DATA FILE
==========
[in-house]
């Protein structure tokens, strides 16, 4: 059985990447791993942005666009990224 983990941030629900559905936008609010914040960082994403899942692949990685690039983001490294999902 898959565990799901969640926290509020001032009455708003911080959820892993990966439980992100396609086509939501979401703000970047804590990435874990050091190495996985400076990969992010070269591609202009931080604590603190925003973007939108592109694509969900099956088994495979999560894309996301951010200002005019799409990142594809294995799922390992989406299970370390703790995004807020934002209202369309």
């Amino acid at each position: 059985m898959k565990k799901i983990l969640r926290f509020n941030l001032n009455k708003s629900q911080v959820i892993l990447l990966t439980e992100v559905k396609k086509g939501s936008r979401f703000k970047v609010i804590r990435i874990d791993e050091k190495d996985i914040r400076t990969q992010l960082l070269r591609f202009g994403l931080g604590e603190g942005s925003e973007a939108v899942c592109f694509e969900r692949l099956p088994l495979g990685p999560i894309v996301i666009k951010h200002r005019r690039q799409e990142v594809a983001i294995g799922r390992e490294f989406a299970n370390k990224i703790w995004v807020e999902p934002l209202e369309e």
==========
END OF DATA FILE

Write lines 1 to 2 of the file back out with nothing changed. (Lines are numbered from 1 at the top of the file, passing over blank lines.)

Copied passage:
[in-house]
């Protein structure tokens, strides 16, 4: 059985990447791993942005666009990224 983990941030629900559905936008609010914040960082994403899942692949990685690039983001490294999902 898959565990799901969640926290509020001032009455708003911080959820892993990966439980992100396609086509939501979401703000970047804590990435874990050091190495996985400076990969992010070269591609202009931080604590603190925003973007939108592109694509969900099956088994495979999560894309996301951010200002005019799409990142594809294995799922390992989406299970370390703790995004807020934002209202369309």